He was apparently quite homophobic in real life -- most men of the 1950s generation were -- but that didn't stop him from forging friendships with many gay men.

Including actor Nick Adams.  Of course, he may not have known: Adams was not exactly out at the time.

Mar 21, 2018

Robert Goulet: 1950s Gay Icon

You may not recognize the name Robert Goulet, but he was an icon to the gay generation who survived the pre-Stonewall Dark Ages (1950-1969).

During those years, he was a fixture on Broadway, starring in such gay favorites as Dream Girl (1959), Meet Me in St. Louis (1960), and Camelot (1962), befriending such gay favorites as Judy Garland, Barbra Streisand, and Cher.

As a singer, he charted frequently during the 1960s, with the easy-listening pop tunes that the older generation liked as a remedy to the Beatles and the Rolling Stones: "My Love, Forgive ME" (1964), "On a Clear Day You Can See Forever" (1965), "Once I Had a Heart" (1966).

He starred in eight movies, often with gay subtexts:

1. Gay Pur-ee (1962).  Animated cat Mewsette (Judy Garland) leaves her quiet country life for the wicked city of Paris, and her male friends Jaune-Tom (Robert Goulet) Robespierre (Red Buttons) try to rescue her.  There's also a sophisticated male cat shipped to America as a "mail order bride."

2. Honeymoon Hotel (1964) had an interesting gay connection: he and Robert Morse (the one in the dress) check into the "honeymoon hotel" along with all of the other couples.  Heterosexual hijinks follow, but there are a sizeable number of double-takes at the "honeymoon couple," as well as the rule "you've got to have a girl in your room" to eliminate any rumors.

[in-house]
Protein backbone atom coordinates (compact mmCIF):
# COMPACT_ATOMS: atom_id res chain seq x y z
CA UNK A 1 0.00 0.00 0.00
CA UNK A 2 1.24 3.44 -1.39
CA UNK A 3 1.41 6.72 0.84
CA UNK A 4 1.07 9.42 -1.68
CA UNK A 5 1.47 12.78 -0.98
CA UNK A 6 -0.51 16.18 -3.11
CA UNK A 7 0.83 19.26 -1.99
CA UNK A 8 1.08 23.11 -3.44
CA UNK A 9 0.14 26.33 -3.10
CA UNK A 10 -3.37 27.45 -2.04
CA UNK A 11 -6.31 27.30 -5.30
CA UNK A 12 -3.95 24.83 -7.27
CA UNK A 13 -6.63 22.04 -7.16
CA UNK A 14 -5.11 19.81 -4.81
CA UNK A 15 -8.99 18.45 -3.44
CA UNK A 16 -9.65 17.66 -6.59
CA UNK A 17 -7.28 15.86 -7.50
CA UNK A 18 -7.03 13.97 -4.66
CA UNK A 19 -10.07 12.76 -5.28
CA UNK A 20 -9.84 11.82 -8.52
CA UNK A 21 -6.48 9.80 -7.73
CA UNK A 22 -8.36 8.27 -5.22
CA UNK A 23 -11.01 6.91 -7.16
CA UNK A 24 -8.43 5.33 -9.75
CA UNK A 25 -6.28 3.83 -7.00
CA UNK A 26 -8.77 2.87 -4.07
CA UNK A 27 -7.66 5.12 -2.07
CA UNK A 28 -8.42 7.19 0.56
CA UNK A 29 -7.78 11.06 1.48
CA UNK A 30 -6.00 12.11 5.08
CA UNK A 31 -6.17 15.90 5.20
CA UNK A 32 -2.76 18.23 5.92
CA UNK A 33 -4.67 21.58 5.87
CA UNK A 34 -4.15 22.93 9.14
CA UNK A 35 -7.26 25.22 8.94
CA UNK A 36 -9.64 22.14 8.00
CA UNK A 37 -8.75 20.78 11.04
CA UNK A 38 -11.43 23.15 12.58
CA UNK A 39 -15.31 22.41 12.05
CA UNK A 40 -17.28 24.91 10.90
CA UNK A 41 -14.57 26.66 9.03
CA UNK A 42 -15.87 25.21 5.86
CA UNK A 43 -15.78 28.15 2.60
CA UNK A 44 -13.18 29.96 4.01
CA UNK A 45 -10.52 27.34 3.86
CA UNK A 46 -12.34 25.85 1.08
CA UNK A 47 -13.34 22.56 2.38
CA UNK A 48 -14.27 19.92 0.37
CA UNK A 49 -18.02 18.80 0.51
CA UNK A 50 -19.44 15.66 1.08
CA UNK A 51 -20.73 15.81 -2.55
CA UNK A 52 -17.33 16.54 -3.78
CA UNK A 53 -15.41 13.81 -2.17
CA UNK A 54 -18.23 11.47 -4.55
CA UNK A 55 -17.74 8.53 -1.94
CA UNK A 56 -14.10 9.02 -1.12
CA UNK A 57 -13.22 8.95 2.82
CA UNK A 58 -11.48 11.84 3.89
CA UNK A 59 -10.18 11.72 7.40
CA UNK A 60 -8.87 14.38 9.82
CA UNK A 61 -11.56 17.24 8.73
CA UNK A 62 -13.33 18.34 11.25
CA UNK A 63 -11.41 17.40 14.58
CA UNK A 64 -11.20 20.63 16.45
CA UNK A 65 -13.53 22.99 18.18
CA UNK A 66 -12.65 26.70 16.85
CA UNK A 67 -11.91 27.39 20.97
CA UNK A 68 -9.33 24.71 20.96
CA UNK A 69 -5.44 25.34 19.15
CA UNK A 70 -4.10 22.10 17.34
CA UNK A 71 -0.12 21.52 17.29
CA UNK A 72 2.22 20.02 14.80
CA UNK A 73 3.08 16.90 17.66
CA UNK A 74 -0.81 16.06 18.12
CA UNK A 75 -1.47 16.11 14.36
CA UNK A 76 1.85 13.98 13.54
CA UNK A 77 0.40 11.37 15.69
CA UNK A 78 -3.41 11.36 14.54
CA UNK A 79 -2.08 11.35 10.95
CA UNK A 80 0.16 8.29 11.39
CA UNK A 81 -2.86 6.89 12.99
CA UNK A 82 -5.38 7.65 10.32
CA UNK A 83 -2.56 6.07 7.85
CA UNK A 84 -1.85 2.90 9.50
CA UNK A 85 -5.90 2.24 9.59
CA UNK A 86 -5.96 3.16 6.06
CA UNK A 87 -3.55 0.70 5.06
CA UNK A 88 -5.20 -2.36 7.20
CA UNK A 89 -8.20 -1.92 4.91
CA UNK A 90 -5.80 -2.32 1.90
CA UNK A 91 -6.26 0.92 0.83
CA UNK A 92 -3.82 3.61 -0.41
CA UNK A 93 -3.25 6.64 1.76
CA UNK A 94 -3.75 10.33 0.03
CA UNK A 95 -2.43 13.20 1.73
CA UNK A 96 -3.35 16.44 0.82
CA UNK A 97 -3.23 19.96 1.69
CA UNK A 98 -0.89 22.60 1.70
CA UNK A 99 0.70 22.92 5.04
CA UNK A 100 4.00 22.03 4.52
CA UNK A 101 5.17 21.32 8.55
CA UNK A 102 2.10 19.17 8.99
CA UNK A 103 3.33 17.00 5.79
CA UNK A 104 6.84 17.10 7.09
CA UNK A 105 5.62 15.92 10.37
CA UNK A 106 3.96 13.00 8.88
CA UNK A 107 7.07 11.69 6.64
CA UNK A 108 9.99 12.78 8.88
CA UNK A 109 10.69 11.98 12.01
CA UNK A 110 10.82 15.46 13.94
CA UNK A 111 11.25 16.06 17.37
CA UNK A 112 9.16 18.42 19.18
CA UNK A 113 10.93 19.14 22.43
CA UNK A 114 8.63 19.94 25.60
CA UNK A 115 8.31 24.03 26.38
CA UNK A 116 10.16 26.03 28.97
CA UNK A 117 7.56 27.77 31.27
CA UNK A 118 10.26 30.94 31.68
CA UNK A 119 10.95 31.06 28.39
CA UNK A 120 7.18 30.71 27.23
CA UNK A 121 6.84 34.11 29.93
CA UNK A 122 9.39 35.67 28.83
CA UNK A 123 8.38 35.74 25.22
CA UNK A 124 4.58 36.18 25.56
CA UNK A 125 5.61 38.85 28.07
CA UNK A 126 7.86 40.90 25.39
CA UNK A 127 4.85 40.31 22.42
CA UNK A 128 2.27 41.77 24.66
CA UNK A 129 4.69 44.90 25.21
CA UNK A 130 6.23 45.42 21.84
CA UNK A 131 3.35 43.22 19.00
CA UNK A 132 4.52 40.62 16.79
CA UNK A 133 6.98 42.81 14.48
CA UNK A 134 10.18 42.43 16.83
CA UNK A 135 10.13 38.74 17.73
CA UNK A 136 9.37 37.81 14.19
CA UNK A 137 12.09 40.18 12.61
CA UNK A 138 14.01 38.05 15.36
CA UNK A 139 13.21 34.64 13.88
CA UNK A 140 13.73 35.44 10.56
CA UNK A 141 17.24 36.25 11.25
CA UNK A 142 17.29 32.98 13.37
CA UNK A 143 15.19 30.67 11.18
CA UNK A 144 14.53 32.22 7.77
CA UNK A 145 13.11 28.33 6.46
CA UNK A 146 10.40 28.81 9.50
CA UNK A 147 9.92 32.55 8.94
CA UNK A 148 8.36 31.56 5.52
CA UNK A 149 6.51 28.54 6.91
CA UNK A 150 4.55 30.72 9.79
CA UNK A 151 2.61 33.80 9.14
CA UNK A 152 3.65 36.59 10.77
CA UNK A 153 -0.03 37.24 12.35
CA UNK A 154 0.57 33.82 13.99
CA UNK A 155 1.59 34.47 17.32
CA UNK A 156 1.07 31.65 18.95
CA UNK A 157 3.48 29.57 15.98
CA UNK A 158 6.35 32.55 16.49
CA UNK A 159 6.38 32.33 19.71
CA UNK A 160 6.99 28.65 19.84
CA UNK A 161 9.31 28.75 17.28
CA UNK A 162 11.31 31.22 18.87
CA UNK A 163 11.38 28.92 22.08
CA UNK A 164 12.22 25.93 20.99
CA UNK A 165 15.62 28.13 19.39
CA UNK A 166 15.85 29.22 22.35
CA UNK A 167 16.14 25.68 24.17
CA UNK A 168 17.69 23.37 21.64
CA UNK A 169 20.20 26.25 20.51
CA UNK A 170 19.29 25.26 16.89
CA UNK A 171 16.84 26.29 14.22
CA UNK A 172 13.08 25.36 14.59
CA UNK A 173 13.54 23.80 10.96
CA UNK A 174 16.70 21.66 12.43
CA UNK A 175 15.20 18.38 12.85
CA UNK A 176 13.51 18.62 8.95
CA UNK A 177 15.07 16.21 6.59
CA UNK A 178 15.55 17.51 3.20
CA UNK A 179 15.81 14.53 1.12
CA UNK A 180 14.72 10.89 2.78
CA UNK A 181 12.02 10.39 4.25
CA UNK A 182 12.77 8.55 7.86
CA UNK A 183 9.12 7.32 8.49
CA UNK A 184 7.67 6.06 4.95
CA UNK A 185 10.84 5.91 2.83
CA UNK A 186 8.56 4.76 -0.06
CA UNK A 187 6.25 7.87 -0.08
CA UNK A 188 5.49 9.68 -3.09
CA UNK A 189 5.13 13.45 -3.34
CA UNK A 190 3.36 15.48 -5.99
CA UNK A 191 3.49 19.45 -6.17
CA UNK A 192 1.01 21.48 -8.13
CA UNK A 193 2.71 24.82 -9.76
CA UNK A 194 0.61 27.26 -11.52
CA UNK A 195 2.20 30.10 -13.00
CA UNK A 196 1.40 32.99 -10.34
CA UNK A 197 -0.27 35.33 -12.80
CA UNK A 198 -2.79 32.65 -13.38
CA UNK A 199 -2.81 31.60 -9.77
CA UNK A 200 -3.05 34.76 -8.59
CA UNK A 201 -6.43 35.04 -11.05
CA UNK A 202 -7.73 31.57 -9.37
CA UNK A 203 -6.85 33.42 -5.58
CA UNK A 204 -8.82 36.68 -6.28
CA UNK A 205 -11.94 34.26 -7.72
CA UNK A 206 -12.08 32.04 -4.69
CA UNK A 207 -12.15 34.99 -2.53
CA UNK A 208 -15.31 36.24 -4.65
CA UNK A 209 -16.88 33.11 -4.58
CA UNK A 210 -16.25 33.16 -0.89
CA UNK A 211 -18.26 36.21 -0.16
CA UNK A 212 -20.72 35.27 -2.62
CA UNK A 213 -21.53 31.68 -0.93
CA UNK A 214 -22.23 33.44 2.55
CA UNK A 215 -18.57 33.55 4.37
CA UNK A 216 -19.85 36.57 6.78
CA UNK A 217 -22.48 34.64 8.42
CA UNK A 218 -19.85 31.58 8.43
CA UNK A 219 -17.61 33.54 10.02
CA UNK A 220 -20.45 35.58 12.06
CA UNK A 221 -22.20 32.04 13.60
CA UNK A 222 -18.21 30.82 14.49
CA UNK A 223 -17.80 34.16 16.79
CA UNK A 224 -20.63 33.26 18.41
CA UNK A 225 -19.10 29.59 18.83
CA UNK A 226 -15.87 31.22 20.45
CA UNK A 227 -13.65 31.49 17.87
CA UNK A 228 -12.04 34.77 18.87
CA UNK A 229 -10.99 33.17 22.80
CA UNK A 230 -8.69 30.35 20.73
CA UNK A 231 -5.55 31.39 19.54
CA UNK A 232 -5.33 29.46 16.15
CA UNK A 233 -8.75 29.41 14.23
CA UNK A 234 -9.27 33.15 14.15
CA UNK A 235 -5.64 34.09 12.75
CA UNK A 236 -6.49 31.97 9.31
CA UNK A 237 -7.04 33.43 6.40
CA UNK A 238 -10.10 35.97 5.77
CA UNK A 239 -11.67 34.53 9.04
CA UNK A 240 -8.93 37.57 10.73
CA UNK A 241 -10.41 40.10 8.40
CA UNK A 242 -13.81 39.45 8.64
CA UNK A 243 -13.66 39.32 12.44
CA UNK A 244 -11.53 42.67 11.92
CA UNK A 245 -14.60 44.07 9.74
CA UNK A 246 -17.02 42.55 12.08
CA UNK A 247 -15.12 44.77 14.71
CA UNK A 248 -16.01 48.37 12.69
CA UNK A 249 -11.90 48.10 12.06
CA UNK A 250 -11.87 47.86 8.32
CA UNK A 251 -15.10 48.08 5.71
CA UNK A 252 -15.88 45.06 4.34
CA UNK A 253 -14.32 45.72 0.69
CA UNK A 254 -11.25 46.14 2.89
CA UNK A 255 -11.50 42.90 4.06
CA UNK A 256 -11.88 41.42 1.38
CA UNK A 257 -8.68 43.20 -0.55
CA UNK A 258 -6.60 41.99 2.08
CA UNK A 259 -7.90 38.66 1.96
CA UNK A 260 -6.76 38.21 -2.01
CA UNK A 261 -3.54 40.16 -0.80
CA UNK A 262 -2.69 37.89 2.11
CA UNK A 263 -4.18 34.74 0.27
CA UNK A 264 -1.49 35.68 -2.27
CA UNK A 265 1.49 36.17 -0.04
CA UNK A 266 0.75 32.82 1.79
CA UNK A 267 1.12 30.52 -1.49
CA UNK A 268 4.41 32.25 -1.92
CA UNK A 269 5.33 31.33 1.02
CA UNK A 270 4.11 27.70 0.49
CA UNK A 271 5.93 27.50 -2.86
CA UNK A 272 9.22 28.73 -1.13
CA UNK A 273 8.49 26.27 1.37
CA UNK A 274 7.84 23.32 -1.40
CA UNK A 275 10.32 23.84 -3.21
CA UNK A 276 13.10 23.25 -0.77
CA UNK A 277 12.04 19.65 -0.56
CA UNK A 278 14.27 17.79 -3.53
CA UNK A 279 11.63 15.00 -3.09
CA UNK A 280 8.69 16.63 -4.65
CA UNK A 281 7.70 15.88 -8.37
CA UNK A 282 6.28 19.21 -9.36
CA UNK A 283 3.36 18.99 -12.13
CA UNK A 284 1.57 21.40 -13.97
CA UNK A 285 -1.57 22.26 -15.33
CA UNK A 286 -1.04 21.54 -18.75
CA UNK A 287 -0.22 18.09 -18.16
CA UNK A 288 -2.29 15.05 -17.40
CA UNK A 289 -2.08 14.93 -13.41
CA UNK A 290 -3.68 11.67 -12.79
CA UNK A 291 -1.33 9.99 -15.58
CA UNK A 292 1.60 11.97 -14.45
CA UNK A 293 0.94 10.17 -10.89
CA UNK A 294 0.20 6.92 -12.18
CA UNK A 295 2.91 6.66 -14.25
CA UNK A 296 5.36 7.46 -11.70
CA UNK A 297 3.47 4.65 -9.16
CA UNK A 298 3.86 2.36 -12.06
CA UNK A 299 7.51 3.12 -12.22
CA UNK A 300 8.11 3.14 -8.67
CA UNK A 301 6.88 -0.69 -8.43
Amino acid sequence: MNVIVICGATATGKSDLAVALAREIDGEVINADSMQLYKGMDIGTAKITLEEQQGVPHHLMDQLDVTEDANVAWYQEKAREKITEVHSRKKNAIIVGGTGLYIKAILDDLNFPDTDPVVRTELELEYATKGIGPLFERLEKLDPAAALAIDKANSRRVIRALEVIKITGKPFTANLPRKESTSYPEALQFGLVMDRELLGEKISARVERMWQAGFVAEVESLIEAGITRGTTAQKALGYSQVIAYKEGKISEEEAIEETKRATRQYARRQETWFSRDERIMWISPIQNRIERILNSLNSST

Here's a semi-nude photo of the boyfriend.

3. I'd Rather Be Rich (1964).  Young heiress Sandra Dee has to decide between her fiance (Andy Williams) and the man she's hired to impersonate him (Robert Goulet).

Goulet appeared on tv nearly 100 times, in specials devoted to his music, in his own series, Blue Light (1966-67), about an American journalist going undercover to spy on the Nazis during World War II, and in many guest roles: a hunky science teacher on The Patty Duke Show, a con artist faith healer on The Big Valley. a murderous doctor on The Name of the Game.

The 1950s was the era of the face, not the physique, but Goulet was not shy about displaying his tight, hard muscles for the camera.

Of course, Goulet continued to perform for thirty years after Stonewall, but he aimed his work at that same body of fans who had loved him in the 1950s, appealing to Boomers only in an occasional spoof, or when a melodious voice was needed: he provided the voice for Wheezy the Penguin in Toy Story 2 (1999), and for sensitive third grader Mikey on the Disney Channel's Recess (1998-2001).

In 2005, two years before his death, Goulet took over the role of Georges, owner of the nightclub and Albin's partner in the Broadway revivial of  La Cage aux Folles.  It was like a final shout-out to the gay fans who had followed him for half a century.